catapult magazine

catapult magazine

Vol 8, Num 13 :: 2009.06.19 — 2009.07.02


Virtually at home

Without a world between men and nature, there would be eternal movement, but no objectivity.
Hannah Arendt

One of my college friends was going through a Facebook crisis.

This kind of crisis involves first realizing that one’s time is being massively encroached upon. Panic follows, soul-searching, quasi-theoretical speculations about “real life” versus e-life. My friend decided to take action. She sent out a mass message to all her facebook friends. “Don’t take this as a judgment on any of you,” she wrote, “but I have decided it would be better for me to stop spending so much time on Facebook. A week from today, I’ll be deleting my account. Please send me cell phone numbers if I don’t have yours yet.”

Another friend messaged me about all this later. “I don’t get it. Now she’ll just spend all her time texting and talking on the phone. Facebook is just another tool for connecting friends. Just like a phone.”

But I had to wonder if he was right. Certainly I didn’t share her concerns about Facebook strongly  enough to make me delete my account, but this language of tools tripped me up. It occurred to me suddenly that social networking is really a whole new step in the evolution of technology.

Previously, the most immersive and life-changing technologies remained instruments designed to manipulate nature. But with social media we find the world itself replaced. Technology is revolutionized, transcending its intermediary role. Social media do not so much connect worlds as become worlds themselves.

The political theorist Hannah Arendt noticed the world-building tendency of technology long before Facebook or MySpace showed up. She distinguished between labor and work:

The work of our hands, as distinguished from the labor of our bodies, fabricates the sheer unending variety of things whose sum total constitutes the human artifice, the world we live in. They are not consumer goods but use-objects, and their proper use does not cause them to disappear. They give the world the stability and solidity without which it could not be relied upon to house the unstable and mortal creature that is man.

In other words, our technologies, our fabrications, the “work” of our hands, serves to create a world within the world-a world where the weather doesn’t bake or freeze or dry or drown us, a world in which seasons don’t mark the end of a food supply, a world in which time is freed for leisure and humans can cultivate each other. Viewed this way, social media might seem both pinnacle and transformation of technology. There is no space for interaction freer of the dangerous changeability of nature than the internet. But at the same time, this is not an improvement of existing space so much as an alternative space. No wild animals, or natural disasters, or human physical needs, or the press of time, or the separation of distance, can impede the social union that occurs on Facebook, but only because the world in which those things occur has been left behind altogether.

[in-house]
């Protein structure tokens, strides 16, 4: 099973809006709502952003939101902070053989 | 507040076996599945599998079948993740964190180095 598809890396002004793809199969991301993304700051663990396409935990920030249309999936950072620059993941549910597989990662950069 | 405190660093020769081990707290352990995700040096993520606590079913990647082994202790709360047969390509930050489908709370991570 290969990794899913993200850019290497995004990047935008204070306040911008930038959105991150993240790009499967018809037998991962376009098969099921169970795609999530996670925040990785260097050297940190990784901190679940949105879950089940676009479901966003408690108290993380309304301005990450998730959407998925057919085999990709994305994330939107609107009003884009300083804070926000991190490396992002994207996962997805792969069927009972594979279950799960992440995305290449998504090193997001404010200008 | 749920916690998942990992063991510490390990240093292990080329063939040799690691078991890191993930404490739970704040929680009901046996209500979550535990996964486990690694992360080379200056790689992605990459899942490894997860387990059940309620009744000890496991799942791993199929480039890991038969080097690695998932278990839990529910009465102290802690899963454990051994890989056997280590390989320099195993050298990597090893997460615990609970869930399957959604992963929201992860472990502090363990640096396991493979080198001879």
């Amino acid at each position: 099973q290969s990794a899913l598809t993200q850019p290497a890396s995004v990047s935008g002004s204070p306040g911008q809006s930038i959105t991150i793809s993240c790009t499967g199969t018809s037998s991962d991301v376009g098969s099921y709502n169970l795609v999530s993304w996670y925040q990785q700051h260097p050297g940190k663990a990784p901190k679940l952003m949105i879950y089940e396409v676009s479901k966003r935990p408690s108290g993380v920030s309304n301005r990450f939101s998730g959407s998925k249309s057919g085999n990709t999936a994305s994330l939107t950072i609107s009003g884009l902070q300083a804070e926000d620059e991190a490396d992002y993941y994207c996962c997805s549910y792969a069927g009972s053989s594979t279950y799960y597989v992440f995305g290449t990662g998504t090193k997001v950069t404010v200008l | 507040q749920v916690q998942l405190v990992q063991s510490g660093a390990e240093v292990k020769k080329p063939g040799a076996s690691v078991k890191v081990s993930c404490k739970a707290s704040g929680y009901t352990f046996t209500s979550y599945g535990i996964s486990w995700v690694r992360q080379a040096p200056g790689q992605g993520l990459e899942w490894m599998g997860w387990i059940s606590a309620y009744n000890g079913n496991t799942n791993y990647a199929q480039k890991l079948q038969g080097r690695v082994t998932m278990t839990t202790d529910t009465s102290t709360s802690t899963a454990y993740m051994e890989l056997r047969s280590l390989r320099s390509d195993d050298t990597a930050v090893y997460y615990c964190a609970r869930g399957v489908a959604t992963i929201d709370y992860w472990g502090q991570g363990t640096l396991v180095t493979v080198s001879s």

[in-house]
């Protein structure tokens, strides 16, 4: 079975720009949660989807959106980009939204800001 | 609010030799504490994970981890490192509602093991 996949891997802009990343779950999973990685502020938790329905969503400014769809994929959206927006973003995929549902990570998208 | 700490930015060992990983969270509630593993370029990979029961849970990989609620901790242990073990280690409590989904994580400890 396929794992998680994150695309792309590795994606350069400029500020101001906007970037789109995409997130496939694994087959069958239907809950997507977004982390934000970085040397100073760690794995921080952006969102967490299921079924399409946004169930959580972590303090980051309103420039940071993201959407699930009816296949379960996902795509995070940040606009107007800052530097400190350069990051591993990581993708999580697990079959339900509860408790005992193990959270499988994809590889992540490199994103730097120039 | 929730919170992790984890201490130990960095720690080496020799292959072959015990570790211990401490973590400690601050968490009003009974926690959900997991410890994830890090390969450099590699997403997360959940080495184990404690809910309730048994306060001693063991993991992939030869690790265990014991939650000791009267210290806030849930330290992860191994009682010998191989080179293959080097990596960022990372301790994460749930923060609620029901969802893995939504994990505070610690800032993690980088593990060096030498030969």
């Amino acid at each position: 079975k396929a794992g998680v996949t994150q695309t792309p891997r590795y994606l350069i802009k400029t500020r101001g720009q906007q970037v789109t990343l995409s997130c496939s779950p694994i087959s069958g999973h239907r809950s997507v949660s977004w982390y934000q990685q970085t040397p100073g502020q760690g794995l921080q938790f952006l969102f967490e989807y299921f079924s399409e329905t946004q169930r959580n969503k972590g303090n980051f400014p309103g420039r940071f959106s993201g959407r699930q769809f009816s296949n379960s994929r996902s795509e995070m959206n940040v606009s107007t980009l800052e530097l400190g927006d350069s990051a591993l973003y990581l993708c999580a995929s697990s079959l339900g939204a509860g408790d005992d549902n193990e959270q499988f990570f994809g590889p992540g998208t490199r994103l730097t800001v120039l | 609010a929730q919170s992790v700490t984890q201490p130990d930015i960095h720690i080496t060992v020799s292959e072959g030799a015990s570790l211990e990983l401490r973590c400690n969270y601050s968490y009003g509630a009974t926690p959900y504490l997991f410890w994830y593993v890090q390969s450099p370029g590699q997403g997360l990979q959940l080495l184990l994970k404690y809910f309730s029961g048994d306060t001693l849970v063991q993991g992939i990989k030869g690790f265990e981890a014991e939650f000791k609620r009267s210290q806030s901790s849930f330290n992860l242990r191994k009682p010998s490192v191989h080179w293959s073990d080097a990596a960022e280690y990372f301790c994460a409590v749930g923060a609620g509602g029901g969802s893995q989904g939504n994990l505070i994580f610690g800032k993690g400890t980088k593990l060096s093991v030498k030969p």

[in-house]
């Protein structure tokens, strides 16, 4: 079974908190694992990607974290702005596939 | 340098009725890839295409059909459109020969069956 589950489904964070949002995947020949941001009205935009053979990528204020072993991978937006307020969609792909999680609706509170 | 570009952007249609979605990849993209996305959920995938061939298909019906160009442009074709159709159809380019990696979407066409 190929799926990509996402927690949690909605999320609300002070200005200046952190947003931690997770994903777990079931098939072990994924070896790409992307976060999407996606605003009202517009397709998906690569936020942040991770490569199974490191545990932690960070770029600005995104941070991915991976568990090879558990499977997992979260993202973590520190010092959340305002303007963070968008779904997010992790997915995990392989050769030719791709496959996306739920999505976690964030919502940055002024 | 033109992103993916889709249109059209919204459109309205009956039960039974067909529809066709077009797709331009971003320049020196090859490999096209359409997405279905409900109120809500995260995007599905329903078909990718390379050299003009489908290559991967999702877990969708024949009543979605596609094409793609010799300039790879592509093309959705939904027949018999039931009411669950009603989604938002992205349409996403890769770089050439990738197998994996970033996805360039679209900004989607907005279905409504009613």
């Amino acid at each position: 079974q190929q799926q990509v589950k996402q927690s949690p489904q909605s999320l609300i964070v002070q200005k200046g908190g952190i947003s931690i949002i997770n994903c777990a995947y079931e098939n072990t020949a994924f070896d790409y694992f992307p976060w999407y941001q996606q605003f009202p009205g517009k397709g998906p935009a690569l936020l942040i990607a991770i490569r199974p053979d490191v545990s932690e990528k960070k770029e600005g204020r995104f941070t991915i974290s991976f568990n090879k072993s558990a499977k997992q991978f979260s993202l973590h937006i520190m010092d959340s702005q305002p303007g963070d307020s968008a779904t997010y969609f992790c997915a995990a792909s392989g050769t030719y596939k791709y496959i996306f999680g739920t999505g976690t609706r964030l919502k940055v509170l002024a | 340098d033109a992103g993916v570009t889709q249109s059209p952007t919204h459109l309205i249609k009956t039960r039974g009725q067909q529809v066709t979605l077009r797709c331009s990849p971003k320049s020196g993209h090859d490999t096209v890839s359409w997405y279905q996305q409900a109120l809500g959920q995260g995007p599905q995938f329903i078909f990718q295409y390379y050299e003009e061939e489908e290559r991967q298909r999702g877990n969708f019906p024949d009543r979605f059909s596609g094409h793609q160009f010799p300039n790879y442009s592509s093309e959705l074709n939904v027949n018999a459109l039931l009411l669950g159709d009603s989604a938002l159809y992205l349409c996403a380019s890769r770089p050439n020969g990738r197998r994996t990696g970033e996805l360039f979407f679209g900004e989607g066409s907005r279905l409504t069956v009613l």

But I don’t want to debate whether the alternative worlds of social media are moral or beneficial. Taking them as a given, I want to meditate on the alternative ecology to which they give rise.  The “alternative ecology” of social media is remarkable because in it humans becomes their own environments.

One might expect, working from the old paradigm of the struggle between man and nature as the source of all problems, that in an alternative and entirely manipulable world problems would disappear. They don’t. The old earth-bound-if you will-needs and appetites are replaced by the needs and appetites of an organism in the world of social media (the need for many friends and much wall-action). The uncertainty of weather and even seasonal uncertainty according to which labor must adapt are replaced by the mood of friends (as represented by their “what are you doing now?” updates) and by the sway of fashion in media platforms (once MySpace, now Facebook, soon Twitter). The physical home is replaced by the homepage or profile where security protects against the eyes of stalkers rather than burglars and where a whole new snobbery informs interior (or perhaps e-terior) decoration. In this alternative ecology, new opportunities for imabalance occur. For example, I recently read a self-help article in which the author described how his readers could centralize and balance their Twittering, Facebooking,, YouTube-ing, and blogging.

Ultimately, I don’t believe that social media necessarily bespeak the evil of technology. It’s a separate question entirely whether the “real world” is superior, or morally distinct, from the world of social media. And anyway, the technically handicapped and naive seem to dominate that line of criticism. What is clear, however, especially because of the emergence of the alternative ecology I have been describing, is that human beings carry their own problems around in their hearts.

In any world, even a world we have fashioned to protect us from brute nature, sin reigns until redemption comes. The social space created by social media-a space purely social, which if we had more time we could explore as a legitimate step in the differentiating process of creation-does not escape the nature of man. Rather than condemning it, like my friend who deleted her Facebook account, I propose redeeming it.

But this proposal is not the same as that of my friend who suggested treating social media like any other tool. A tool is redeemed through its uses. But how is an alternative world redeemed? That is the next frontier.     

your comments

comments powered by Disqus